Yes, putting together the process docs (runbooks) like this is tedious work and many organisations don't allocate adequate time or resources for it.
A person a few steps back from the coal-face should oversee the docs, with the technical staff contributing to them. If the docs are written and managed and peer-reviewed by the coal-face technical staff then they tend to make assumptions about the knowledge level of the readers and don't fully document the 'obvious' steps.
Pet peeve: Any step written as 'Perform the usual troubleshooting sequence'!
Edit: Here's an example of a runbook/procedure for major incident management handling. The document was produced to assist new staff with the (then) horrendously complex procedure, which only seasoned staff could easily follow - and they kept the knowledge in their heads. The document is not complete (work in progress) and while it documented the 'here and now', the overall aim of the project was to simplify and automate many of the steps:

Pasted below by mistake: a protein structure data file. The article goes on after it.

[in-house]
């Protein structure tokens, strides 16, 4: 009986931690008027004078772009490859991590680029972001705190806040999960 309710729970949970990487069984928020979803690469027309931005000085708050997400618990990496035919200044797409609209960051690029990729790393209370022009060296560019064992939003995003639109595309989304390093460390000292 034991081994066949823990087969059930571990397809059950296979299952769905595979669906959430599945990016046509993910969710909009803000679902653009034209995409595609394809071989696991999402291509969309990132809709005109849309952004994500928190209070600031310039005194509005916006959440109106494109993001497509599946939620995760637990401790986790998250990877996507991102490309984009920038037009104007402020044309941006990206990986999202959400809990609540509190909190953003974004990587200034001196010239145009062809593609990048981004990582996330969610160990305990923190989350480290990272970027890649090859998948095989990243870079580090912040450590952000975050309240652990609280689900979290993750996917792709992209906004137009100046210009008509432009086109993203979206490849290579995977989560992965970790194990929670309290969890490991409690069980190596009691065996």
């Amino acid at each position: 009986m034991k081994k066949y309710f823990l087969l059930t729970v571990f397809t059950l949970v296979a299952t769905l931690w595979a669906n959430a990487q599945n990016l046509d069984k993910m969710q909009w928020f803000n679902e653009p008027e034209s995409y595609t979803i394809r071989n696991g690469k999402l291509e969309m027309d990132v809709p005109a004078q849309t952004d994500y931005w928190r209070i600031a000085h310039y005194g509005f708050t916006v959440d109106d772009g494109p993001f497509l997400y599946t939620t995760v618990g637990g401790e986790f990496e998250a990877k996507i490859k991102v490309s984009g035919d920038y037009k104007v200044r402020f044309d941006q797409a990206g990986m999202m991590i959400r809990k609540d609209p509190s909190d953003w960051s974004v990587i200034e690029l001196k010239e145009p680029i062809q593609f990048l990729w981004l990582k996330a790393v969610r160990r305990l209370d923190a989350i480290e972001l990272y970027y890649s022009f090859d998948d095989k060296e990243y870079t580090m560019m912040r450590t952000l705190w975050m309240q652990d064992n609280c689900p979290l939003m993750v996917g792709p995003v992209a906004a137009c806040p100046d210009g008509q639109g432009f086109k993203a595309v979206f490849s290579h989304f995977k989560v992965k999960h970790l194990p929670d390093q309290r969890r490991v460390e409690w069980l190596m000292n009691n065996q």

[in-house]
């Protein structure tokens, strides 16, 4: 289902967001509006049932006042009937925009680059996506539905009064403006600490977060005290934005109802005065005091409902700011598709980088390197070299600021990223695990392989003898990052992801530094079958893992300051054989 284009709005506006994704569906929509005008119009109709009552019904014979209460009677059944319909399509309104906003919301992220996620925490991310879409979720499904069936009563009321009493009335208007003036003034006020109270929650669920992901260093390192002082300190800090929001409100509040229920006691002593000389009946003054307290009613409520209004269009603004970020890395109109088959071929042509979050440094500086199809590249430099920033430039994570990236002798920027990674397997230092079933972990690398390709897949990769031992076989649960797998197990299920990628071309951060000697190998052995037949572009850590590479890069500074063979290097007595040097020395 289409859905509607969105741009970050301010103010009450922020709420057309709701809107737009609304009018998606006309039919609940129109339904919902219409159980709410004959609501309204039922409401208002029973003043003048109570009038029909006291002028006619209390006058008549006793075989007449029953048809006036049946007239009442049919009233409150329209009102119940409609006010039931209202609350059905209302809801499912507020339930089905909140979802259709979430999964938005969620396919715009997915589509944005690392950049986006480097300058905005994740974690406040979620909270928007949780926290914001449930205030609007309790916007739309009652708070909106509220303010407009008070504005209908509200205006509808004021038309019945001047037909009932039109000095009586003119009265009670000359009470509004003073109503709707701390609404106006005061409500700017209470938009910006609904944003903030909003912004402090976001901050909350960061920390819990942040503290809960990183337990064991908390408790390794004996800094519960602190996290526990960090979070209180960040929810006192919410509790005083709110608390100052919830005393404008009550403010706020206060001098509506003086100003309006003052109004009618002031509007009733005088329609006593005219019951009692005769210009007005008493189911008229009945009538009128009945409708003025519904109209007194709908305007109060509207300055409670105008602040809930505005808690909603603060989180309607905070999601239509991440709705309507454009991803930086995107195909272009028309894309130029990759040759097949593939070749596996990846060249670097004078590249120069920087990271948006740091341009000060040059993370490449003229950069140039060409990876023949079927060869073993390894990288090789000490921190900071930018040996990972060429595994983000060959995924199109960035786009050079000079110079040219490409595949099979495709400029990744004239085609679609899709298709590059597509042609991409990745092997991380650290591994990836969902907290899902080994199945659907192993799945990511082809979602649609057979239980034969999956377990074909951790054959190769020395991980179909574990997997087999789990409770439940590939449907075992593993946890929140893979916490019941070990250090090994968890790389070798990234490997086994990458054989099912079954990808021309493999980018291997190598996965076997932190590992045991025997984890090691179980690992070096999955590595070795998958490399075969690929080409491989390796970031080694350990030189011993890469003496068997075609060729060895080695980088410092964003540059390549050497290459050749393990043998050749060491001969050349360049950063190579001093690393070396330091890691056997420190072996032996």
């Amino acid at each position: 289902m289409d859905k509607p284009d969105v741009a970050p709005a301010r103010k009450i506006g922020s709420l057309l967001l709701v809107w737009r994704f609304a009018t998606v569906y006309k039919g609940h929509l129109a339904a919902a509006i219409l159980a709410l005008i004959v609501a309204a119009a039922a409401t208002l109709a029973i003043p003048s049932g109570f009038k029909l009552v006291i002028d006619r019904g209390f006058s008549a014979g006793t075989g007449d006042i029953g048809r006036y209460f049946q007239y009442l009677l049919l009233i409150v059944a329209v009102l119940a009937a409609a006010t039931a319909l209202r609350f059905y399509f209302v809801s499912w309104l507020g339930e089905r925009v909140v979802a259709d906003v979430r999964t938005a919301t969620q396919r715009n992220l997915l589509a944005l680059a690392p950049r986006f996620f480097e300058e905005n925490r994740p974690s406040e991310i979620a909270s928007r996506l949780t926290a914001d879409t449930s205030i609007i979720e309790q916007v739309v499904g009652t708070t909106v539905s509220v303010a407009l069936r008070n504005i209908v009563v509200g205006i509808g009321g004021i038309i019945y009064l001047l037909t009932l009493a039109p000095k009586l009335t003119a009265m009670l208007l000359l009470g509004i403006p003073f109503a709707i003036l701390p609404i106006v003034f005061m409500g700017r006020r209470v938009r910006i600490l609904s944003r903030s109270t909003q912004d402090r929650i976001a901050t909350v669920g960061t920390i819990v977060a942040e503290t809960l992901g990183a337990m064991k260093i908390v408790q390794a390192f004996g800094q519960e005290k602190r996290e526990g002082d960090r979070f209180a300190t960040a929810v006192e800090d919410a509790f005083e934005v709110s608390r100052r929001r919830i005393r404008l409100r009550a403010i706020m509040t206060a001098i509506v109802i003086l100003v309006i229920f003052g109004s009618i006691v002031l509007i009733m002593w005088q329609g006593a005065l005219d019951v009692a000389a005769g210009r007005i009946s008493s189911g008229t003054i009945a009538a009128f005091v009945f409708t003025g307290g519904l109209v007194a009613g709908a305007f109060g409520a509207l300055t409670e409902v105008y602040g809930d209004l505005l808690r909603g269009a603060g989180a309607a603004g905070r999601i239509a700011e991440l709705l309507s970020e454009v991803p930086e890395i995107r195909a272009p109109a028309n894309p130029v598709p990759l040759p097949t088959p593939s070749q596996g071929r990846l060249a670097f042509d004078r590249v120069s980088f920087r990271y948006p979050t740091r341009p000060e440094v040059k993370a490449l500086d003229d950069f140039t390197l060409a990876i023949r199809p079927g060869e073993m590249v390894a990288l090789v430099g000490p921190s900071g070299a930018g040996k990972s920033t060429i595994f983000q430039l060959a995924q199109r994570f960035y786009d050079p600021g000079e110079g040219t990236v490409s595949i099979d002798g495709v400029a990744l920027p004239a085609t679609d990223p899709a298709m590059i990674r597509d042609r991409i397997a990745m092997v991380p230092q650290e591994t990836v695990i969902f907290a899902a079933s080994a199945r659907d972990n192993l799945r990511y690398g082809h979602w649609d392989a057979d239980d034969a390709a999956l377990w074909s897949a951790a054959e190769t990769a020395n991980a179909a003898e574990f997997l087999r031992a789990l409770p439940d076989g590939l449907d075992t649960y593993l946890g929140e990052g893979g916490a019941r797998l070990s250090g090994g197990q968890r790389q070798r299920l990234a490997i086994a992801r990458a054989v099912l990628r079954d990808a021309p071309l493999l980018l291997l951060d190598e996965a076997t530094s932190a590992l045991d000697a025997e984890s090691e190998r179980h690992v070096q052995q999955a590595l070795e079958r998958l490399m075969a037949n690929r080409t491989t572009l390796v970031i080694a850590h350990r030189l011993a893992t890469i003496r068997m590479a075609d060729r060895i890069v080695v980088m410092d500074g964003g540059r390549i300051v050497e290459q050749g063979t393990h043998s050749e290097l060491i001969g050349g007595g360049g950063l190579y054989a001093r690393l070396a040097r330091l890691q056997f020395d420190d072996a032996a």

“You said ‘if I need to do X then here are the steps’ but how would I decide if I need to do X?”
“It says check if X is Y but it doesn’t say how to check”
The way I always explain it is that if your steps are asking me to make a decision then they had better explain the decision making process/inputs as well.
It also helps tremendously when you have someone reach out to you during off-hours when you can just look through some documentation you have on hand to blaze through a task that takes a lot less time than if you had to figure things out from scratch.
We're using Markdown in github now with clone per SRE.
If anyone has explored more sophisticated solutions than wiki pages, I would love to talk and learn from your experience